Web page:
Milena Forte is a family physician and assistant professor in the Department of Family and Community Medicine at the University of Toronto.
“Now you get to see what it’s like to be on the other side doc!”, said my young and friendly pre-op nurse as she started my IV.
In fact, I’ve been on “the other side” more than a few times. The first time was twenty-seven years ago when I had knee surgery. It was an elective procedure done in my early twenties, a few months before I would enter medical school. I expected it to be a breeze and did not anticipate the grueling recovery and toll it would take on me physically and mentally. It was a transformative experience for a healthy and very social young woman to suddenly be stripped of my mobility and independence. Being reliant on others for tasks like bathing and transportation was frustrating and demoralizing. In retrospect, I became irritable and depressed. Over time, with the support of my family and friends, I returned to the activities I enjoyed. But my glimpse into that degree of vulnerability always stayed with me. Now I was having my fourth elective surgery, and I felt like a pro.
I have also been a caregiver for family members many times. I know what it is like to be worried, to the point where it is unbearable sometimes, that someone I loved might die. With my parents I have held my breath through six cancer surgeries and exhaled when they re-emerged. I have witnessed their strength and resilience and celebrated their recoveries. And I have experienced death from a variety of perspectives.
Through all of this, there was one constant that I am sure is important to almost all patients. The support of family and friends and the importance of having someone close to advocate for you. Someone to see and hear you, hold your hand and reassure you by their simple presence that you are not alone. Someone at the bedside or in the waiting room to remind you that you matter.
During the COVID-19 pandemic, the presence of loved ones has been deemed non-essential for all but the most exceptional situations: birth and death. I understand why hospitals need to restrict the volume and flow of people. We are, after all, potential vectors for disease. But we are also healers for those we care for and love. As a healthcare provider, I take exception to the fact that family, close friends and caregivers have been deemed non-essential. We are now leaving the often-invisible work of caring and emotional support to an already over-burdened healthcare workforce, that may or may not see this as an essential part of their job.
While perhaps a necessary trade-off in an exceptional time, it’s a substantial loss. And it’s worth noting it as such. Human caring and compassion, especially in times of sickness and vulnerability, are essential to human well-being. The voice of a loved one nearby or the touch of a friend can diminish pain, allay anxiety and restore hope.
As an “experienced” patient, with insider knowledge of the system undergoing a non-life-threatening elective procedure, I felt the absence of a loved one. It’s a cruel reality of COVID that the temporary vulnerability I felt lying alone and in pain has been amplified several-fold in patients far sicker and more vulnerable than me. Many cannot advocate for themselves, while family members anxiously await news of their progress on the outside.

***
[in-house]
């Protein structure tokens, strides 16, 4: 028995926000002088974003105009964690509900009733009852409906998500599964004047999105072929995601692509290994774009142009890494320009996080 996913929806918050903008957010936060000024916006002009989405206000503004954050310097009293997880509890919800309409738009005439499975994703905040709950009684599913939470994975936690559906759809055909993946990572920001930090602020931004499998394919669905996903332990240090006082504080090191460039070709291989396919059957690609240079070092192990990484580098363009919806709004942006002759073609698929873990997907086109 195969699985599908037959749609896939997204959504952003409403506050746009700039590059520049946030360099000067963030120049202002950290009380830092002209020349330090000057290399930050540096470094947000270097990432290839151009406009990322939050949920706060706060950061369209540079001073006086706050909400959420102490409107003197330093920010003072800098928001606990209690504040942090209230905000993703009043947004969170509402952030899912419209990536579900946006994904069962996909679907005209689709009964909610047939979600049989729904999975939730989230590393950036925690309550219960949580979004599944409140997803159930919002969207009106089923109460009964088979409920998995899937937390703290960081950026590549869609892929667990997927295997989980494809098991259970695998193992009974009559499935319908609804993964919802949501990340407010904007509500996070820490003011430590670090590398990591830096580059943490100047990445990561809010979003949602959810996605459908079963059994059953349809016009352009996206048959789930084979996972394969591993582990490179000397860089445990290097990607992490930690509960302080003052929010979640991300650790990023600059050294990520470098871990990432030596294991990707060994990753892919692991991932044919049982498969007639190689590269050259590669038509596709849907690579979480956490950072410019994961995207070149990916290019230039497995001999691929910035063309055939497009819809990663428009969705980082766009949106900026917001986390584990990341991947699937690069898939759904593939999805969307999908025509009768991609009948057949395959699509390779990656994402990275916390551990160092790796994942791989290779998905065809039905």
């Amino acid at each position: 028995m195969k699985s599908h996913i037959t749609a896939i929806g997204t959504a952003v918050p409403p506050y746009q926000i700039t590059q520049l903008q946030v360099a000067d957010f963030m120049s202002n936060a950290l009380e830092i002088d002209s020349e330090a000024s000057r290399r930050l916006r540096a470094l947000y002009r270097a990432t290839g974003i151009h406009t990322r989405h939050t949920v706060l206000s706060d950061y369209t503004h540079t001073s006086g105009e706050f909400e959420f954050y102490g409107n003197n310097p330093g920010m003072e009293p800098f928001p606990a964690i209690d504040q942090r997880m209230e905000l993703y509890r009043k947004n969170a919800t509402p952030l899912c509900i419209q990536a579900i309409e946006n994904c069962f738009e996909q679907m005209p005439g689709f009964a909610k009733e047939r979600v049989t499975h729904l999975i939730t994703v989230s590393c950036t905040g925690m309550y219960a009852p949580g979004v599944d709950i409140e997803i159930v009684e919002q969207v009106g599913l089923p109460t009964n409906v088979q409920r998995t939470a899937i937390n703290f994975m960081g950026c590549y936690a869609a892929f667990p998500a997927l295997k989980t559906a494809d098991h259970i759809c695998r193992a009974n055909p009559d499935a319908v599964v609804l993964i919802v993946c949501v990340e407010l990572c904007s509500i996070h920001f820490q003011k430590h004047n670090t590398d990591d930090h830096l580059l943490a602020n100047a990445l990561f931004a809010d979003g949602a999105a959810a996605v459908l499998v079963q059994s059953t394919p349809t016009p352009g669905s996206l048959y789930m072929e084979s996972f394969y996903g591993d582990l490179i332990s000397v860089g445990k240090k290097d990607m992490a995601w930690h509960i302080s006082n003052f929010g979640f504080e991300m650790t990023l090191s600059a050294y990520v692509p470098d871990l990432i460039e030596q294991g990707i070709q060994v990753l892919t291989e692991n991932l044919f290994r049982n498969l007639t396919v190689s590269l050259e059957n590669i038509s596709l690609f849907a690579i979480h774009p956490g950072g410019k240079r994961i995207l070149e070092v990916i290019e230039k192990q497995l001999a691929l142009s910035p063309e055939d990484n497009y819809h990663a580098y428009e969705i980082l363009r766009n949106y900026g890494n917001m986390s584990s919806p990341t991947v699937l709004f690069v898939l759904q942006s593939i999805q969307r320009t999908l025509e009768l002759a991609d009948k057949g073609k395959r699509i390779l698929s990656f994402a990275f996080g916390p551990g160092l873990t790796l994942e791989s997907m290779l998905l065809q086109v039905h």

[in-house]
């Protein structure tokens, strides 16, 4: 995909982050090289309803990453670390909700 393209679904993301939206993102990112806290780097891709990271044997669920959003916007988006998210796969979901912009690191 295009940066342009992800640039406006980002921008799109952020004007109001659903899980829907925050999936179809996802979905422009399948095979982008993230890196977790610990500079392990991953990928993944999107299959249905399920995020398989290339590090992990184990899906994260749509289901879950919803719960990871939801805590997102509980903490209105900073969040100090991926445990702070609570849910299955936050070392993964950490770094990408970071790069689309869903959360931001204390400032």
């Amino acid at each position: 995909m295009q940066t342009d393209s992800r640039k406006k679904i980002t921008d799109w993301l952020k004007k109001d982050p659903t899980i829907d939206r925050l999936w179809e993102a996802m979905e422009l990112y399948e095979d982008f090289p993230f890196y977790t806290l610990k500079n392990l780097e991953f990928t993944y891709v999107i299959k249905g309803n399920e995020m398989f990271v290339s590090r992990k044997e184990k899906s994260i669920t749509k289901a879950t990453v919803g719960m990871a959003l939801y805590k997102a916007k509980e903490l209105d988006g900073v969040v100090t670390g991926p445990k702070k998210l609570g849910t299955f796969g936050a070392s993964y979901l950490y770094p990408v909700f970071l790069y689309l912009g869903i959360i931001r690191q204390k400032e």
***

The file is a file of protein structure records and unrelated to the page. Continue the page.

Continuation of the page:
I am grateful to have been on “the other side” during this pandemic to remind myself how crucial it is, especially now, to be kind and compassionate to those we care for. Now more than ever we need to be patient advocates and caregivers as well as healthcare providers. I see colleagues doing this everyday, out of compassion and increasingly out of necessity. I’m hopeful that soon caregivers can resume their essential and rightful place by their loved one’s side.
I tend to have mixed feelings when I read about the experiences of physicians as patients. Physicians have a level of privilege and ability to navigate the system in a unique way. Patients should not need their experiences to be validated when doctors become patients.
I have have several family members in hospital during the pandemic, and the loss of agency and support are clear.
Hospital policies that restrict essential caregivers speak to a deep paternalism in health care, under the guise of infection prevention and control.
Your article states that kind and compassionate care by health care workers are needed more than ever….my question is- are hospital health care workers given the supports they need to be kind and compassionate? I suspect many staff are already taxed and working to capacity, at the brink of burnout.
Another insightful and important piece by my sister. We often agree to disagree on any number of subjects, but I’ve always admired your passion, objectivity and eloquence. You are a terrific writer and a true advocate for your profession, peers and patients.
Malcolm M MacFarlane
An excellent article, full of compassion and self awareness. Thank you.
You write, “Many cannot advocate for themselves.” I’m left wondering what this means for informed consent and substitute decision making. Before Covid, family members were readily available to assess their loved ones understanding of treatment plans and to provide support if their decision-making was compromised by pain or medication, or if they were physically or mentally unable to advocate for themselves. What happens when this safety net is weakened or removed due to family member restrictions? It seems to me that health care professionals need to be even more vigilant in these Covid times to ensure that family members are kept fully informed and that proper consent to treatment is obtained for all aspects of care. This is truly a formidable responsibility for health care workers already taxed by the demands of this pandemic.